30. 5. 2016
Questions are important because they help you to understand the person in whom you have an interest. They form part of every conversation between two or more people. In this article we explain what type of questions you could normally use and when would be the best time to do so.
This type of question, beginning with a ‘’question word’’ (who, what, where, why, etc.), will help you start a conversation. It’s the style of question to use when you want to know more about the person you’re contacting. Open questions will help to break the ice and create a good and interesting atmosphere for your first date. Your partner will readily understand your interest, and you’ll find you can easily use these questions during the whole event.
These are also known as ‘’short questions’’. Beginning with a verb, a closed question won’t leave too much opportunity for your date to respond with a long answer. The answer will usually be a simple YES or NO. This type of question can be used when you want to “stop” or ‘’slow’’ the conversation, and can be a great ally if the person you’re dating talks too much!
However, avoid using this type of question at the end of the date. When the time comes to ask, ”Do you want to see me again?”, it’s quite possible you’ll get a negative response if your date is not too sure about committing to a future meeting. At the end of the date, it’s advisable to use an alternative question.
Alternative questions can be used when you want to give your date a choice about how he or she will respond. Alternative questions are ideal in that they offer a little latitude into how your date might answer when, for example, you ask him or her if they want to see you again. If you only offer a closed choice (YES or NO), the response will be quick. In case your date is not too sure about the on-going chemistry, an alternative question will allow him or her to respond with a neutral answer instead of outright rejection. This intelligent format will also give you an opportunity to make a good impression.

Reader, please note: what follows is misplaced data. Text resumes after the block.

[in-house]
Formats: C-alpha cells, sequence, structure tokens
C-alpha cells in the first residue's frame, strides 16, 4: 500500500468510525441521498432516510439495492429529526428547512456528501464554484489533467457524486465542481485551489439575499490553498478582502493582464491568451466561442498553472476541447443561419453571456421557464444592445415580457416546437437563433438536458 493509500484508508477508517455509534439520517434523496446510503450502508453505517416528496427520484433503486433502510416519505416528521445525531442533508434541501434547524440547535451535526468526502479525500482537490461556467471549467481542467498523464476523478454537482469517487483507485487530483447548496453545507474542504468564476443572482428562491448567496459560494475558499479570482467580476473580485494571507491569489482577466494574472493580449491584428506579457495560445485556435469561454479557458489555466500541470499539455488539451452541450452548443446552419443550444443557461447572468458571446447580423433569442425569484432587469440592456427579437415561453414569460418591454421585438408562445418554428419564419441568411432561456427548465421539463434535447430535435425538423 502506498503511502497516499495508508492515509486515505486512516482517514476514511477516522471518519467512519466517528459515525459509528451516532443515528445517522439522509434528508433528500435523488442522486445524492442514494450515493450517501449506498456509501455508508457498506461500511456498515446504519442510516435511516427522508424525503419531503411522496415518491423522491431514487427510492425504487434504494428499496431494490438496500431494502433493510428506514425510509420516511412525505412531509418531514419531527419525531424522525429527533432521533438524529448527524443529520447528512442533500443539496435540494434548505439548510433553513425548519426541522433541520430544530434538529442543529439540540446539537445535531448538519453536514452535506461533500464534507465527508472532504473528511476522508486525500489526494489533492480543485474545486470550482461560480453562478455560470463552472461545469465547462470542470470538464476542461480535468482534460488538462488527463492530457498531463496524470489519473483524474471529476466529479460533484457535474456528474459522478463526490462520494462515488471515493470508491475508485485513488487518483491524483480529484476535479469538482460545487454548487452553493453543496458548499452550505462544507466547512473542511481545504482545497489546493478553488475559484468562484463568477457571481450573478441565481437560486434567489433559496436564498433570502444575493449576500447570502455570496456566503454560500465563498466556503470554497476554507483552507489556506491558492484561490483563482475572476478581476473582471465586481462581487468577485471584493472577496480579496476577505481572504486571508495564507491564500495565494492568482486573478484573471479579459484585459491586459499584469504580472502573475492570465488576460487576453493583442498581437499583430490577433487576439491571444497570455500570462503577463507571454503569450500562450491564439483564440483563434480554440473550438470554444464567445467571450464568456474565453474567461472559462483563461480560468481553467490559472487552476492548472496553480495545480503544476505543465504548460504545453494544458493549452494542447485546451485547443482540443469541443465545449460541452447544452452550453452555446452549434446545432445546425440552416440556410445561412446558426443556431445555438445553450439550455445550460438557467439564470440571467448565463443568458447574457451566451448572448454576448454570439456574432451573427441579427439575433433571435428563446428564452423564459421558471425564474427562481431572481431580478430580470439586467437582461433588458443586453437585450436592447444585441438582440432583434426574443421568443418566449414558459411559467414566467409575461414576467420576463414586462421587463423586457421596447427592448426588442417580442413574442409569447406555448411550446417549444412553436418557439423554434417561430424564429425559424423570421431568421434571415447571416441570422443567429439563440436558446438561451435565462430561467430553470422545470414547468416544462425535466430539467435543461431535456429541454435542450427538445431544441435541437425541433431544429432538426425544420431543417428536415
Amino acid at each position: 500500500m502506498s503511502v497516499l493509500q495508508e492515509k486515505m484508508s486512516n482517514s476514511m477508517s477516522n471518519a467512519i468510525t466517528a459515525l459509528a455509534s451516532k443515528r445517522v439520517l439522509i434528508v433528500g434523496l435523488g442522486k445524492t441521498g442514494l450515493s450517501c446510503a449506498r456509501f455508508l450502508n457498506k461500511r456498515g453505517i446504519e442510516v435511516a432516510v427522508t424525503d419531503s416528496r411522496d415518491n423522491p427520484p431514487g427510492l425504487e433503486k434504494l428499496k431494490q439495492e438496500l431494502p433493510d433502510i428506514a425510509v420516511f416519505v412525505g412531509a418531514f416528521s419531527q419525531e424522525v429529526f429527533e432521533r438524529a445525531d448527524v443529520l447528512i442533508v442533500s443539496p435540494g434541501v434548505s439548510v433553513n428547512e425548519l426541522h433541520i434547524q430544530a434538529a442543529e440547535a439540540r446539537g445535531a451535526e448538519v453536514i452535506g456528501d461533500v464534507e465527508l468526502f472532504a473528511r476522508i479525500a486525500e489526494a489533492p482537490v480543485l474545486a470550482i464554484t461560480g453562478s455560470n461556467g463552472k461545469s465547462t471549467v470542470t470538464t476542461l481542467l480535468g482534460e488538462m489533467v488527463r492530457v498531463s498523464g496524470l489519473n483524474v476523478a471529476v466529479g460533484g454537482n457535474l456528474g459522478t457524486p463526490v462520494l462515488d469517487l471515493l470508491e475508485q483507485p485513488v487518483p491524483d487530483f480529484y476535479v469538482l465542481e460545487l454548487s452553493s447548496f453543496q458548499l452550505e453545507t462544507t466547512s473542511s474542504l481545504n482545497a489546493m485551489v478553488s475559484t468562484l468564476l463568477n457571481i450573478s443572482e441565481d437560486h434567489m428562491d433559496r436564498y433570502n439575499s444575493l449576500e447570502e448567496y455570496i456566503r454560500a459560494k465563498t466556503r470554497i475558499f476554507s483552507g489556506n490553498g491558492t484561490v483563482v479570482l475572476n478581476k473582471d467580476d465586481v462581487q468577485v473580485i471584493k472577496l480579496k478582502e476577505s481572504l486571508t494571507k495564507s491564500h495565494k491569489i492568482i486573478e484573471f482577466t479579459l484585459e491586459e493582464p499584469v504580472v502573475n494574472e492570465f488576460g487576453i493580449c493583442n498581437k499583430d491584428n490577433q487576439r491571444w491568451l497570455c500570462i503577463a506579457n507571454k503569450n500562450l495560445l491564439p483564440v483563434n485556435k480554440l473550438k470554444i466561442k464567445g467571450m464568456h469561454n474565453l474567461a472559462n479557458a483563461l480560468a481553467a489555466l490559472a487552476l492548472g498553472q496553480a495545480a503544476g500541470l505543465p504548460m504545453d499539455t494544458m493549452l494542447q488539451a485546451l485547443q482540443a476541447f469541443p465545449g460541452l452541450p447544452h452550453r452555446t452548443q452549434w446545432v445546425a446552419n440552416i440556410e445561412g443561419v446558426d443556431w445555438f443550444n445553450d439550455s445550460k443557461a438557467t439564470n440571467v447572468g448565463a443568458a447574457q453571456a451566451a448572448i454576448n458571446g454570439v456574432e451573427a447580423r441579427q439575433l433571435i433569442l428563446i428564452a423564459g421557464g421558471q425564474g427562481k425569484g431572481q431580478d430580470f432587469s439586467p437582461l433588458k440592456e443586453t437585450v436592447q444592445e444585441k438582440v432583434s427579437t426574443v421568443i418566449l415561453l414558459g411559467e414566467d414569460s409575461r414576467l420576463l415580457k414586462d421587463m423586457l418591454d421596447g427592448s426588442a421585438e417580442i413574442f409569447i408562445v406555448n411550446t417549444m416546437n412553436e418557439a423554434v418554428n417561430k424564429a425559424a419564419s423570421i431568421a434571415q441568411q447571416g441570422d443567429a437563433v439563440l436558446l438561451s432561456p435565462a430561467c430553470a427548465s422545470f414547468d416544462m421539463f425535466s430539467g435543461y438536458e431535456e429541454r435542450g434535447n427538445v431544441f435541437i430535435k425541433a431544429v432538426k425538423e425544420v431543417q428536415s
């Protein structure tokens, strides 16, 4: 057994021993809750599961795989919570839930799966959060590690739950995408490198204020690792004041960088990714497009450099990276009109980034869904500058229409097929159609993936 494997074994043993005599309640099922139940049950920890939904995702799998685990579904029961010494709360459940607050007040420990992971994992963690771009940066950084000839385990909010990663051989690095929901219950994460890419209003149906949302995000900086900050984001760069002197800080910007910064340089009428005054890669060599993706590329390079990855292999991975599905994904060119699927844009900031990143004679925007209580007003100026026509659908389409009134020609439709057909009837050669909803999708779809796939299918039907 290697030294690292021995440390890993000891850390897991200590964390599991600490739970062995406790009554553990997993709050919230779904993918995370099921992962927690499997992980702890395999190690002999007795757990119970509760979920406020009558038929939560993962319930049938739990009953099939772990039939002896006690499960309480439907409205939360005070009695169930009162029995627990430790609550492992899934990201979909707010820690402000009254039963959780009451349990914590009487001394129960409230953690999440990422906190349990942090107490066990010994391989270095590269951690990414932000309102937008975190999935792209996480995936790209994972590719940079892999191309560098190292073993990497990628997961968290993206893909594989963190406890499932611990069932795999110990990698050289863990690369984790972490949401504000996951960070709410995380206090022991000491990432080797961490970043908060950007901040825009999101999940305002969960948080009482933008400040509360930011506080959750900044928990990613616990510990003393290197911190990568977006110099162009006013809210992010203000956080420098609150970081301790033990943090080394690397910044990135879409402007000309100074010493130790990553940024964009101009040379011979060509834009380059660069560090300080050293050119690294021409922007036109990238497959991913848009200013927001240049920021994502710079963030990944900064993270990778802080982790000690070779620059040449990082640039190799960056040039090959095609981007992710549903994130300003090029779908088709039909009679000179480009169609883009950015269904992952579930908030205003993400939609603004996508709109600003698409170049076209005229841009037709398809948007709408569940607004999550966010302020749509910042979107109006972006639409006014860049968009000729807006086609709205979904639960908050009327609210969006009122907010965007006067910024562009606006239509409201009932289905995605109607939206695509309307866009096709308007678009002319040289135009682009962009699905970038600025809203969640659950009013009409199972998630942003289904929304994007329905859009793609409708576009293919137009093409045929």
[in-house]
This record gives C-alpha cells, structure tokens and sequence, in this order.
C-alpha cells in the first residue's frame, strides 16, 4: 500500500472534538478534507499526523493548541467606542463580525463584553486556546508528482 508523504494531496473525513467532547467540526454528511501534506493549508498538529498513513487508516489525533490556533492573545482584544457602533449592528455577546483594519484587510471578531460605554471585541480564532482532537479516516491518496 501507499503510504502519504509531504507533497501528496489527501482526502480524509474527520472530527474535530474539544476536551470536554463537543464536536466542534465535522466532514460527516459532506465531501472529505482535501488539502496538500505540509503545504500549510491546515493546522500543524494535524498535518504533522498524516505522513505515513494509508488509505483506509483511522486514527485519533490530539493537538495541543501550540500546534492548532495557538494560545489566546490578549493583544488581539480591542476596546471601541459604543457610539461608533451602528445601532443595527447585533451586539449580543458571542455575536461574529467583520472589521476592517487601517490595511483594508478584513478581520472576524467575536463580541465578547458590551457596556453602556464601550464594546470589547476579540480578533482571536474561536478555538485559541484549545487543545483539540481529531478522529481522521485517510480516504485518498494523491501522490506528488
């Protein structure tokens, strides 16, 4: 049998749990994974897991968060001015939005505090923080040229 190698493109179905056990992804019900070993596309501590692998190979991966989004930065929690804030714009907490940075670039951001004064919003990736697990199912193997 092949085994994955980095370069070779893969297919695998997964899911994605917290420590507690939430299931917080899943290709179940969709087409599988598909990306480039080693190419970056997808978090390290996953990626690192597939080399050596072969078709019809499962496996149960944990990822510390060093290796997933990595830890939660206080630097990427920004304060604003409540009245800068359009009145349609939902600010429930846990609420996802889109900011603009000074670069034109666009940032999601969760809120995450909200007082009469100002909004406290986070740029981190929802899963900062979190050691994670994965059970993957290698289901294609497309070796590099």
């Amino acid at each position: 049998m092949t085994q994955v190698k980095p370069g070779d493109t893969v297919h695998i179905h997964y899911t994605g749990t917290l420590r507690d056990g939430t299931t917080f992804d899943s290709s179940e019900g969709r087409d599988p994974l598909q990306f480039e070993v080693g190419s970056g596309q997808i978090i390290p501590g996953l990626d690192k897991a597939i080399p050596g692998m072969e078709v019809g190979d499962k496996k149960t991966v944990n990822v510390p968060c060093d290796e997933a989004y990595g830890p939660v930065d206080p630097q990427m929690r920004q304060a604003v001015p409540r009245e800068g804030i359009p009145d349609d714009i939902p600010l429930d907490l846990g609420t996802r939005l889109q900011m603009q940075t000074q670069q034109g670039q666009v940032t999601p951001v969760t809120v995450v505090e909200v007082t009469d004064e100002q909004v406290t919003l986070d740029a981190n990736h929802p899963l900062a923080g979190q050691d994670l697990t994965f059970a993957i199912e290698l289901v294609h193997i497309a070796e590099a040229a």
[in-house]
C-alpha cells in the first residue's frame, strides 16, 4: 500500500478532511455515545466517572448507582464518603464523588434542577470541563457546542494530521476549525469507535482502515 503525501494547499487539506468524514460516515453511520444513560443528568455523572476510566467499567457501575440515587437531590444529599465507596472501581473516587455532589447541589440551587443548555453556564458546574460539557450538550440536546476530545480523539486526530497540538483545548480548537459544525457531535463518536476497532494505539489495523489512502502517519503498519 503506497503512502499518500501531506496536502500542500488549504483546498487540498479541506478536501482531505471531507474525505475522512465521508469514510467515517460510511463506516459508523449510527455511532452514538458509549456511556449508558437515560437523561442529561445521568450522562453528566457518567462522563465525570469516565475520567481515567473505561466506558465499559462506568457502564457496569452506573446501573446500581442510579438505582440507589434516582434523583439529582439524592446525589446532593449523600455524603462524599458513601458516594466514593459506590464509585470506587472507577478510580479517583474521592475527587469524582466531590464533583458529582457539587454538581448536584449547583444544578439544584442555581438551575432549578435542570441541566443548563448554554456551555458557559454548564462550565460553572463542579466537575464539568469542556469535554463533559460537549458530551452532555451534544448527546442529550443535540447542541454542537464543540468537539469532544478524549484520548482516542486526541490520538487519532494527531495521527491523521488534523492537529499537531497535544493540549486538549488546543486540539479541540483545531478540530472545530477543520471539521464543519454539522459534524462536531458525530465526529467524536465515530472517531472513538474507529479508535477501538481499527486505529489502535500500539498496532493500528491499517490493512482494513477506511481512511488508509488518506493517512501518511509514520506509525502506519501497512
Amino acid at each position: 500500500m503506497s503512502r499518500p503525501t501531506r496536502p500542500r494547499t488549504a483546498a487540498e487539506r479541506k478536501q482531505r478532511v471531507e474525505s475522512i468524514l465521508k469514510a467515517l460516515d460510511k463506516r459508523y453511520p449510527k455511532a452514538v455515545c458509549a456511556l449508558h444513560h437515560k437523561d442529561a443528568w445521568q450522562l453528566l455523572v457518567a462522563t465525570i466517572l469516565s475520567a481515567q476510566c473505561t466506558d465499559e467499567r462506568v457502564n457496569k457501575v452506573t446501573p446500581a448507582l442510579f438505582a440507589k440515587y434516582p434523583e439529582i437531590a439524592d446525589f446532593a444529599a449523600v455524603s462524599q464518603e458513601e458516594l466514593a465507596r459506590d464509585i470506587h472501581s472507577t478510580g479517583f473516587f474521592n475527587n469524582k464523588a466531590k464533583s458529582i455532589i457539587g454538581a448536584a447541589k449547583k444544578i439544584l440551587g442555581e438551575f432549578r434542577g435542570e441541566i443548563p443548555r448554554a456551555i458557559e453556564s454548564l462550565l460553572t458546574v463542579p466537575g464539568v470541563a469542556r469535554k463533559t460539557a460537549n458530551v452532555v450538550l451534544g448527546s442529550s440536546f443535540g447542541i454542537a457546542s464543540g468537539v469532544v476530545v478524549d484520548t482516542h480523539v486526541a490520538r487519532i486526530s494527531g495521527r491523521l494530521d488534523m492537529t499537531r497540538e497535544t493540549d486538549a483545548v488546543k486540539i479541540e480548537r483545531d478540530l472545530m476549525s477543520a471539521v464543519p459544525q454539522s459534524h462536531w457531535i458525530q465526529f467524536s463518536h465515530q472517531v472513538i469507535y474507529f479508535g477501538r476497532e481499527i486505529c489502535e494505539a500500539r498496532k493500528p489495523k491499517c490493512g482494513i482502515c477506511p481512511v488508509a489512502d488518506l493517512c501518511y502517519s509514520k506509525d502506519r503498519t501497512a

This type of question could be: ”Would you like meet for a drink, or maybe go to dinner, next time?” Other examples might be: ‘’Would you like to go cycling next time, or have a picnic somewhere?” or: "Do you think you might have time to meet again this week or next week?"
If your date has any interest in seeing you again, he or she might choose to go for a drink, a picnic, or to go cycling - or perhaps something else if your suggestions didn’t meet with approval.
If the person you date has no interest or perhaps isn’t ready for another meeting, you’ll get a neutral answer, such as: ”I’m not sure about that” or some similar response. So, the situation is saved and there’s still an opportunity to change your date’s decision. You’ll have more time to work on your conversational skills and maybe sway the uncertainty into something more positive.